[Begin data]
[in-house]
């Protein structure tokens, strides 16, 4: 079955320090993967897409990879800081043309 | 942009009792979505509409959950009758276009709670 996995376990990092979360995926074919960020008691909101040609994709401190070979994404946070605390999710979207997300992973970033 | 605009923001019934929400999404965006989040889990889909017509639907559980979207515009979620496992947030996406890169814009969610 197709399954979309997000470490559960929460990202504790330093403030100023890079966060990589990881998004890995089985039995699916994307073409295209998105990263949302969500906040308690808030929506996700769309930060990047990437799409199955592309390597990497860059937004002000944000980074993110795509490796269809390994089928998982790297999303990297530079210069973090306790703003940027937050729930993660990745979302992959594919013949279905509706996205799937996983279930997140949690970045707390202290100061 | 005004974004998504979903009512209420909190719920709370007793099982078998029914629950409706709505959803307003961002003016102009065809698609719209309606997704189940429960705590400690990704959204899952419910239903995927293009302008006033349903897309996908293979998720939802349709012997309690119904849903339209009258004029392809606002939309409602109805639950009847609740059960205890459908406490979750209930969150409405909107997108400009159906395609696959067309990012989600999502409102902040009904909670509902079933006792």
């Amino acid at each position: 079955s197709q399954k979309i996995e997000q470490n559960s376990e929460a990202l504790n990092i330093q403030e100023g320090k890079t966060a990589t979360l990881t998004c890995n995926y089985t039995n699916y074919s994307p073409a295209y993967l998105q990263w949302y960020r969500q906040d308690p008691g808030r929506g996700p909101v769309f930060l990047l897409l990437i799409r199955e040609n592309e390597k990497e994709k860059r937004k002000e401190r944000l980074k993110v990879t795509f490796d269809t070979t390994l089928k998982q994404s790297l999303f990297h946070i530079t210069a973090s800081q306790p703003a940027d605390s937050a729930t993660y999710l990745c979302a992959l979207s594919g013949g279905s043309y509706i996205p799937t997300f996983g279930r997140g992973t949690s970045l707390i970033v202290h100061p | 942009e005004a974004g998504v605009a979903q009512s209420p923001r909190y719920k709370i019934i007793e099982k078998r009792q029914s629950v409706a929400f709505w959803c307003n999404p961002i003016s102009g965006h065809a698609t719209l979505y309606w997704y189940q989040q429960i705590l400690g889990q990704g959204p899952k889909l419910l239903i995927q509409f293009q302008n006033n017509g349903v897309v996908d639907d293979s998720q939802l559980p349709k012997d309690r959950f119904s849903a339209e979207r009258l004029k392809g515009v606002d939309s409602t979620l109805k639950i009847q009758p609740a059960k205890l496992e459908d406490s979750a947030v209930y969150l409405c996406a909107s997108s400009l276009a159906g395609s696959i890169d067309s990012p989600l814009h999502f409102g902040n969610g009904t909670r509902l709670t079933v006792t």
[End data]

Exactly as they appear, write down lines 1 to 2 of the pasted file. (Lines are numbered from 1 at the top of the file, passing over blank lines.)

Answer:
[in-house]
């Protein structure tokens, strides 16, 4: 079955320090993967897409990879800081043309 | 942009009792979505509409959950009758276009709670 996995376990990092979360995926074919960020008691909101040609994709401190070979994404946070605390999710979207997300992973970033 | 605009923001019934929400999404965006989040889990889909017509639907559980979207515009979620496992947030996406890169814009969610 197709399954979309997000470490559960929460990202504790330093403030100023890079966060990589990881998004890995089985039995699916994307073409295209998105990263949302969500906040308690808030929506996700769309930060990047990437799409199955592309390597990497860059937004002000944000980074993110795509490796269809390994089928998982790297999303990297530079210069973090306790703003940027937050729930993660990745979302992959594919013949279905509706996205799937996983279930997140949690970045707390202290100061 | 005004974004998504979903009512209420909190719920709370007793099982078998029914629950409706709505959803307003961002003016102009065809698609719209309606997704189940429960705590400690990704959204899952419910239903995927293009302008006033349903897309996908293979998720939802349709012997309690119904849903339209009258004029392809606002939309409602109805639950009847609740059960205890459908406490979750209930969150409405909107997108400009159906395609696959067309990012989600999502409102902040009904909670509902079933006792």